So, I’m just sharing my frustrations. Maybe some of you have experienced the same thing. Maybe some of you think it’s a stupid thing to worry about. I know we’ll get over it and adjust. 8 days isn’t that much less than what most people get in the US, after all. But for today, it’s what I’m frustrated with. And maybe it will cause some of you who are thinking of moving to Denmark to call your HR people and ask just what your vacation situation will be once you get here so it doesn’t surprise you like it did us.

*I will put a caveat here and say that this system may not be the same across employers, so our experience may not reflect everyone’s experience with accruing and using vacation benefits in Denmark.

**Second caveat: the infamous 5 weeks of vacation is a right of any employee in Denmark, and you can always take that vacation at any time. However, it will be unpaid vacation until you get past all of these regulations.

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34 thoughts on “My Vacation Frustrations

    • Agreed! And like all expats, we’re always torn between going home to see family and saving some vacation time to actually do some traveling. Ah the troubles of being an expat ๐Ÿ˜‰

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      • Yeah, I feel guilty when I don’t go home but I can’t take that much time off and going home is always such a rush around trying to see everyone! Sometimes I just want to relax – and get some sun preferably!! ๐Ÿ™‚

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      • That’s what every expat says ๐Ÿ™‚ And I totally hear you about needing to get some sun. I’m wondering if next Christmas we should just go to Crete or something ๐Ÿ™‚

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      • Oh god, that sounds good! I was talking to my Danish friend about you last night actually ๐Ÿ˜‰ He said that if you’re on some sort of low-tax contract to be careful that you leave the country the second you’re supposed to – or else you get hit with a full tax bill for the three years. He said they’re really stringent when it comes to this sort of thing – sounds scary!!!

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      • Yeesh! I’ll definitely pass that along to my husband. It is very scary to me that our resident permits have a very firm and specific end date. I feel like if we’re not out by exactly 12.00 that date we’re going to be in serious trouble!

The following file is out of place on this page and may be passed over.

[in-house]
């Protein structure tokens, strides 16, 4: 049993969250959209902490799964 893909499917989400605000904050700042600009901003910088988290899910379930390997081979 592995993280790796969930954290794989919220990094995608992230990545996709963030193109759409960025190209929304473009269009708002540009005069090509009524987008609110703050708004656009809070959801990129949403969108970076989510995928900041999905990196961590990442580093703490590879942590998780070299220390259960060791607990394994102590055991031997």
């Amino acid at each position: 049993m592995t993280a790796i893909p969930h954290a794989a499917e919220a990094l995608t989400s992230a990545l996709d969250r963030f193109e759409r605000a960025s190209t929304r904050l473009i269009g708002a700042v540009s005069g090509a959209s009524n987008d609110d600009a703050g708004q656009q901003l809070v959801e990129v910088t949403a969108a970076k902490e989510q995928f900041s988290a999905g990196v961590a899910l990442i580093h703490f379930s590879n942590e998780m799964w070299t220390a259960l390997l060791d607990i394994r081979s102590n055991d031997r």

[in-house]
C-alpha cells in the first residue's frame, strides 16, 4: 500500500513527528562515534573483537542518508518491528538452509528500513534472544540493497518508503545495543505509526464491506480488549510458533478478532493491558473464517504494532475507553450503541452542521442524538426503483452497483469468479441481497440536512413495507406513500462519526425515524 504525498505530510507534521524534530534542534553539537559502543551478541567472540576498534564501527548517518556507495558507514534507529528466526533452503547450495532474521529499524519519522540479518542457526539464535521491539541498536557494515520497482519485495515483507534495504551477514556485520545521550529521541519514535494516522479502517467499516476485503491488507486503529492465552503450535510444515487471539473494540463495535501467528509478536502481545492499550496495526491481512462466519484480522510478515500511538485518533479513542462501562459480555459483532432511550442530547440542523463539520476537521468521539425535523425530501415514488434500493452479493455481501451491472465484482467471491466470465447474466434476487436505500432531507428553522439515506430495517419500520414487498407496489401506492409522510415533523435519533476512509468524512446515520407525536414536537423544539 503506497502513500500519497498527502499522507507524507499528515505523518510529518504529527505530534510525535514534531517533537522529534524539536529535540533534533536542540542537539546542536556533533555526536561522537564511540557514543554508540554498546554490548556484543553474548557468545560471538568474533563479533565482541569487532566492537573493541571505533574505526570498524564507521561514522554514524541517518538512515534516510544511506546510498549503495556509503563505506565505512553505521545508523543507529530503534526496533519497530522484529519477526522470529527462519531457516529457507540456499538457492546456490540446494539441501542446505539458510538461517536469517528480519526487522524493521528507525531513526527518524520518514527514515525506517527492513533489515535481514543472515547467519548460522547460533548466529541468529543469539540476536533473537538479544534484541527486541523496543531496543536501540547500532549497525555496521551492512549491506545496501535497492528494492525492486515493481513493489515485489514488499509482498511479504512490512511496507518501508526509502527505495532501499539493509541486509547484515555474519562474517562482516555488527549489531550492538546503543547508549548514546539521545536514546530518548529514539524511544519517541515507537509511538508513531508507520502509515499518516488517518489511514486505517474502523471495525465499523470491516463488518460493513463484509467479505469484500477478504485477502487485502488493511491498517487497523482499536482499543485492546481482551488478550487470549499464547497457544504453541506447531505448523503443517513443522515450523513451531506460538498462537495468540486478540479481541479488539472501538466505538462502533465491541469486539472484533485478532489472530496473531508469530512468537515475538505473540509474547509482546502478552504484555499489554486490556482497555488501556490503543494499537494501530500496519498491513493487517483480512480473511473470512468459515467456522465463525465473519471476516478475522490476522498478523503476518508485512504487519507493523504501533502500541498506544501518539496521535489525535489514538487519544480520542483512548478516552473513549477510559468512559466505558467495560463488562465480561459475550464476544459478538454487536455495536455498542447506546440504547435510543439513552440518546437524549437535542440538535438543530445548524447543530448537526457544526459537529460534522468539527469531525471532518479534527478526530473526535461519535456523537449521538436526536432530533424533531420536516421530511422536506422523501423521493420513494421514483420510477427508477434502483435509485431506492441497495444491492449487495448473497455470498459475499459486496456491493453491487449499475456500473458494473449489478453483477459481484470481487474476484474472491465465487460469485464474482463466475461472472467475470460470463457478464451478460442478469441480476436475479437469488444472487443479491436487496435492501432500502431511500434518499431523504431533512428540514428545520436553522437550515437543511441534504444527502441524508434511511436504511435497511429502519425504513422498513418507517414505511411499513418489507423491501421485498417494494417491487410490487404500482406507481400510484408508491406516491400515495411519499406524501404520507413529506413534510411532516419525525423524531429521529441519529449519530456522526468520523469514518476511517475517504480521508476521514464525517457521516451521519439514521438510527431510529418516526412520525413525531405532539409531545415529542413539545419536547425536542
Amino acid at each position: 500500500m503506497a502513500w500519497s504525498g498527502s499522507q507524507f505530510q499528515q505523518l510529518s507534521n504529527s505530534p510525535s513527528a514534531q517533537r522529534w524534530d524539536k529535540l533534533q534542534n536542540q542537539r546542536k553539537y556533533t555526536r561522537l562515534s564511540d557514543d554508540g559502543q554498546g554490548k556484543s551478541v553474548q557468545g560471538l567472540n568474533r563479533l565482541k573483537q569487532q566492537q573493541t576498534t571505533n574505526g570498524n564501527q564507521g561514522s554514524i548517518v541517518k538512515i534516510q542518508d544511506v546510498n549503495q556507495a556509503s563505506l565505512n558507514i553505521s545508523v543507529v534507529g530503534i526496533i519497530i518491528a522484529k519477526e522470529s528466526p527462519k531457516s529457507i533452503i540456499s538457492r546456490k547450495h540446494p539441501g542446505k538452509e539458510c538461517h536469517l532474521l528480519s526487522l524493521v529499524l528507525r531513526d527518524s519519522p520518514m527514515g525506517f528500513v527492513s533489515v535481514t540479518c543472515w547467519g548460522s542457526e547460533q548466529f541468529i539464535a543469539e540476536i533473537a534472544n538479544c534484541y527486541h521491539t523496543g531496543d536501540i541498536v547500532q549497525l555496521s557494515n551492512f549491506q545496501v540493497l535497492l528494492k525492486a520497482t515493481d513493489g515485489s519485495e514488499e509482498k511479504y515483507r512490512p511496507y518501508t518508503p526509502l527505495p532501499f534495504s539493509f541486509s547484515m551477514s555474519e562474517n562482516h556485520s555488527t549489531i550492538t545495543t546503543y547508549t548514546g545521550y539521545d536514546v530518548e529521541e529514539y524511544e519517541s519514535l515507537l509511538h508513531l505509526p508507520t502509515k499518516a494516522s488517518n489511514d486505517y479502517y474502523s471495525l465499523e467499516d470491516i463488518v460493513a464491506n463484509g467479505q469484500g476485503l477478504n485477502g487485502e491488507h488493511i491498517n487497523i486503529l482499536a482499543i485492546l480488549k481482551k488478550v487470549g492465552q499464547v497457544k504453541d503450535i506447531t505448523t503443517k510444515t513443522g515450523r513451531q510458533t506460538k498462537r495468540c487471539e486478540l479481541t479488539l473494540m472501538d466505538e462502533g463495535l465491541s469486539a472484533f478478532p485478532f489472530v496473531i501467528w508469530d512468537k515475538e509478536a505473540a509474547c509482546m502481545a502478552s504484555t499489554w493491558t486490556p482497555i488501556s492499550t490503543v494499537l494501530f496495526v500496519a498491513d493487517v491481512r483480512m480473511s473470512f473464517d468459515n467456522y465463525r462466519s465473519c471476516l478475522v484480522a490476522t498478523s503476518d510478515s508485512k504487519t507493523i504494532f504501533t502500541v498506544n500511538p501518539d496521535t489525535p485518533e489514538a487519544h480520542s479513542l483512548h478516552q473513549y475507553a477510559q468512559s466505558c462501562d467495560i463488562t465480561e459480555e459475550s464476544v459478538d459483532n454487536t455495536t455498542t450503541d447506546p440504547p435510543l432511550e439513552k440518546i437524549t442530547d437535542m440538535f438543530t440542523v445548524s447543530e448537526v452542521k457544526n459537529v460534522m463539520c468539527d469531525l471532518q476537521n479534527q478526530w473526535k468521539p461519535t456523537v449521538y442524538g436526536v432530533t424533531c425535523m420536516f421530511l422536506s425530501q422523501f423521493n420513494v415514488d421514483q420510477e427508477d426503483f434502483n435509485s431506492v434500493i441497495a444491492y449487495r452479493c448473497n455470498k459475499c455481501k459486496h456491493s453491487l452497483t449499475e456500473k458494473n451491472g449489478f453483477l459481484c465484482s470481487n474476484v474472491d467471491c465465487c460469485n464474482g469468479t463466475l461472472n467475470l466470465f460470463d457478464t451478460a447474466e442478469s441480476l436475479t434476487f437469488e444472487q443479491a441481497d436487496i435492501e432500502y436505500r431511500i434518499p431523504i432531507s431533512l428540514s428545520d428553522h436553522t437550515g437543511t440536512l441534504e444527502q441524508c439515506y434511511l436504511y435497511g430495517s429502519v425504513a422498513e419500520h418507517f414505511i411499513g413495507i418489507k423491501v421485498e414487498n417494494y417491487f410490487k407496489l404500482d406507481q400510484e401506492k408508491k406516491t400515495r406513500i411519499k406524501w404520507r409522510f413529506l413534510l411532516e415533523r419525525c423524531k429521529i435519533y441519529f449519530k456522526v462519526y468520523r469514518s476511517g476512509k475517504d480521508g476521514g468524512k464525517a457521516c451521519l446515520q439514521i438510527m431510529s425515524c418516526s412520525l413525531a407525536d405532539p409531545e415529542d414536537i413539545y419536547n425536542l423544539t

And speaking of taxes, we also have to be careful how much time we spend in the US. If we spend over a certain number of days (maybe 30), then we have to start paying taxes on our Danish income. Apparently, this is pretty unusual.

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      • Sounds like a minefield! Yeah, my friend said that if you’re even a minute over, they’re waiting for you – sounds like they keep an eye out for these sort of contracts and then wait for people to hang around for a few days or weeks afterwards and hit them with a whopping bill. I’d be out a couple of hours before the contract ends, just to be on the safe side! ๐Ÿ™‚ Base yourself somewhere else, and travel around a bit from there if you have some time!

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  1. I did not see that one comming. But ofc im a native dane and as such always worked here and then the system is fine…

    Could you maybe travel during some of our many long weekends like the easter days were buisness. Is closed anyway and then maybe use a singel day or to of his vacation without pay?

    My wife and i did tjis last year as we had absolutly no money and had to use my vacationsalary to pay bills. We had i nice (cheap) easter holiday and i only had to use 3 days to get the whole week?
    Or maybe im no help at all, sorry for your situation

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    • Thanks for your comment. I really appreciate your suggestions. We’re definitely planning on doing that, trying to parcel out his vacations days so that we can combine them with the national holidays. And it will work just fine in the end. It just was a bit of a surprise. (And I just hate taking vacation without pay because then it’s like the vacation costs double. But I’m probably just thinking too much about it.)